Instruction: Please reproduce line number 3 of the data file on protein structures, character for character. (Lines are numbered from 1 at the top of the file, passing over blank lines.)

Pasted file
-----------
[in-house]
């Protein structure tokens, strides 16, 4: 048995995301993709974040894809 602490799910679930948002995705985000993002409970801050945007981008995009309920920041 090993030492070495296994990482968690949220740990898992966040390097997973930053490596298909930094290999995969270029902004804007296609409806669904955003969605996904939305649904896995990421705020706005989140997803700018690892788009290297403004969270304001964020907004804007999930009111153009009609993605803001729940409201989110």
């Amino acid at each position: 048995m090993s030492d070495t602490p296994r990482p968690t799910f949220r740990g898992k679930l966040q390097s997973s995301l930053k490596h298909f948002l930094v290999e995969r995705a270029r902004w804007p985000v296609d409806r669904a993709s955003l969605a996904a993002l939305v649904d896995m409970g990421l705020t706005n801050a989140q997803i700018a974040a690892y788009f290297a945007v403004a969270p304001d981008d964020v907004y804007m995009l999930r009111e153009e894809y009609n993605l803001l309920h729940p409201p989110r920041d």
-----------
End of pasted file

């Amino acid at each position: 048995m090993s030492d070495t602490p296994r990482p968690t799910f949220r740990g898992k679930l966040q390097s997973s995301l930053k490596h298909f948002l930094v290999e995969r995705a270029r902004w804007p985000v296609d409806r669904a993709s955003l969605a996904a993002l939305v649904d896995m409970g990421l705020t706005n801050a989140q997803i700018a974040a690892y788009f290297a945007v403004a969270p304001d981008d964020v907004y804007m995009l999930r009111e153009e894809y009609n993605l803001l309920h729940p409201p989110r920041d």